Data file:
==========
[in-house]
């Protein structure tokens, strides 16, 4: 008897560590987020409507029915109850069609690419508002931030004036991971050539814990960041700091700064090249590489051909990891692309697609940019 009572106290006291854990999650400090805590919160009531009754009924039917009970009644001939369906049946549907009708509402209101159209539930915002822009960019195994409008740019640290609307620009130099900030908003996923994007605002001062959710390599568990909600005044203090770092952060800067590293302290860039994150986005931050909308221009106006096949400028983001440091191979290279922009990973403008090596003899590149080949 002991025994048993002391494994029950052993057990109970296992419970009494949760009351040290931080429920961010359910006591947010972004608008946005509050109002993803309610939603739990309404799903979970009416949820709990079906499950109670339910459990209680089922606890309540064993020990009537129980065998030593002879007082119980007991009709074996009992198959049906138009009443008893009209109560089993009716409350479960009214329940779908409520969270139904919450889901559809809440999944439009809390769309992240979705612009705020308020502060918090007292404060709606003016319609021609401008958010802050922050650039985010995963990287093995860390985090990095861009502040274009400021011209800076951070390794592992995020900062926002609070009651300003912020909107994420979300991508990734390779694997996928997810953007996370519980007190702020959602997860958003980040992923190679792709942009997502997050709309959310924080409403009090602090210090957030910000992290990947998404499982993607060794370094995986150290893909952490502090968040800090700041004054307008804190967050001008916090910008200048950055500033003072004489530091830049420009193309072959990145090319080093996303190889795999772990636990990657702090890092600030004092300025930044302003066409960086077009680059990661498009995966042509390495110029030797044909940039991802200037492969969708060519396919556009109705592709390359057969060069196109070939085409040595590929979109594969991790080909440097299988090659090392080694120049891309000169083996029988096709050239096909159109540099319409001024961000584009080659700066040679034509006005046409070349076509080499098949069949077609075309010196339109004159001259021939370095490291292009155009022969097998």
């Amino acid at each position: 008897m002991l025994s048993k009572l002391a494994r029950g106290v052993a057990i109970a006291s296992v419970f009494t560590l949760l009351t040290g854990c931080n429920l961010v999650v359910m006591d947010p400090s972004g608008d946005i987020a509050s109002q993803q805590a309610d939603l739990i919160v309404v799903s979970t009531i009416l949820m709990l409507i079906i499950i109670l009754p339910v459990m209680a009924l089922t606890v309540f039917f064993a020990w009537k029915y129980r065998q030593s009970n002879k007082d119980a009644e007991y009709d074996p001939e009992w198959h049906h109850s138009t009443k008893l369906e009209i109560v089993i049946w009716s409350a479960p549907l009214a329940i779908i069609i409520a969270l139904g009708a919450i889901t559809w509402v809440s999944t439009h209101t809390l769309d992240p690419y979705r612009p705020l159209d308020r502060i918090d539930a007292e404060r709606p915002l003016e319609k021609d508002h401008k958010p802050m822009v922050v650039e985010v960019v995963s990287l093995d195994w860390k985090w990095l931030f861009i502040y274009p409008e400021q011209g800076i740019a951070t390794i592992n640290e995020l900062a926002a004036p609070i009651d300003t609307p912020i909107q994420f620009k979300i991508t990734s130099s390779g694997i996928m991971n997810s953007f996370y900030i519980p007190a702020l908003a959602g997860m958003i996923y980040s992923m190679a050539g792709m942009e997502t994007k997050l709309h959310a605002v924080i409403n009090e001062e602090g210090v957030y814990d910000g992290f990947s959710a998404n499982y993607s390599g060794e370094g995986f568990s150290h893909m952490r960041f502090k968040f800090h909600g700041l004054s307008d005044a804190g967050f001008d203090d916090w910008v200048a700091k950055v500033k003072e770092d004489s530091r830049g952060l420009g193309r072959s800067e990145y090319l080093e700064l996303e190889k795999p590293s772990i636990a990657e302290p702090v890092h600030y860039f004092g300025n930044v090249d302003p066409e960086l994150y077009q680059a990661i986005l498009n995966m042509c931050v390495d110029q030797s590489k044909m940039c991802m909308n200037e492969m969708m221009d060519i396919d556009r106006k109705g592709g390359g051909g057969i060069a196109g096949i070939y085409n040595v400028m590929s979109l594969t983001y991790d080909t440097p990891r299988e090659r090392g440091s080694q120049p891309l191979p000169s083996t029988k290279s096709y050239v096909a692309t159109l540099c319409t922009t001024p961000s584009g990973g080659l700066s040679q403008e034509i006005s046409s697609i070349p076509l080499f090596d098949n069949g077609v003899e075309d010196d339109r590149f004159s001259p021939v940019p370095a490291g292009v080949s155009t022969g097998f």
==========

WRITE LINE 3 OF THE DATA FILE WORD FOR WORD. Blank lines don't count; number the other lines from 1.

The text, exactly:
């Amino acid at each position: 008897m002991l025994s048993k009572l002391a494994r029950g106290v052993a057990i109970a006291s296992v419970f009494t560590l949760l009351t040290g854990c931080n429920l961010v999650v359910m006591d947010p400090s972004g608008d946005i987020a509050s109002q993803q805590a309610d939603l739990i919160v309404v799903s979970t009531i009416l949820m709990l409507i079906i499950i109670l009754p339910v459990m209680a009924l089922t606890v309540f039917f064993a020990w009537k029915y129980r065998q030593s009970n002879k007082d119980a009644e007991y009709d074996p001939e009992w198959h049906h109850s138009t009443k008893l369906e009209i109560v089993i049946w009716s409350a479960p549907l009214a329940i779908i069609i409520a969270l139904g009708a919450i889901t559809w509402v809440s999944t439009h209101t809390l769309d992240p690419y979705r612009p705020l159209d308020r502060i918090d539930a007292e404060r709606p915002l003016e319609k021609d508002h401008k958010p802050m822009v922050v650039e985010v960019v995963s990287l093995d195994w860390k985090w990095l931030f861009i502040y274009p409008e400021q011209g800076i740019a951070t390794i592992n640290e995020l900062a926002a004036p609070i009651d300003t609307p912020i909107q994420f620009k979300i991508t990734s130099s390779g694997i996928m991971n997810s953007f996370y900030i519980p007190a702020l908003a959602g997860m958003i996923y980040s992923m190679a050539g792709m942009e997502t994007k997050l709309h959310a605002v924080i409403n009090e001062e602090g210090v957030y814990d910000g992290f990947s959710a998404n499982y993607s390599g060794e370094g995986f568990s150290h893909m952490r960041f502090k968040f800090h909600g700041l004054s307008d005044a804190g967050f001008d203090d916090w910008v200048a700091k950055v500033k003072e770092d004489s530091r830049g952060l420009g193309r072959s800067e990145y090319l080093e700064l996303e190889k795999p590293s772990i636990a990657e302290p702090v890092h600030y860039f004092g300025n930044v090249d302003p066409e960086l994150y077009q680059a990661i986005l498009n995966m042509c931050v390495d110029q030797s590489k044909m940039c991802m909308n200037e492969m969708m221009d060519i396919d556009r106006k109705g592709g390359g051909g057969i060069a196109g096949i070939y085409n040595v400028m590929s979109l594969t983001y991790d080909t440097p990891r299988e090659r090392g440091s080694q120049p891309l191979p000169s083996t029988k290279s096709y050239v096909a692309t159109l540099c319409t922009t001024p961000s584009g990973g080659l700066s040679q403008e034509i006005s046409s697609i070349p076509l080499f090596d098949n069949g077609v003899e075309d010196d339109r590149f004159s001259p021939v940019p370095a490291g292009v080949s155009t022969g097998f």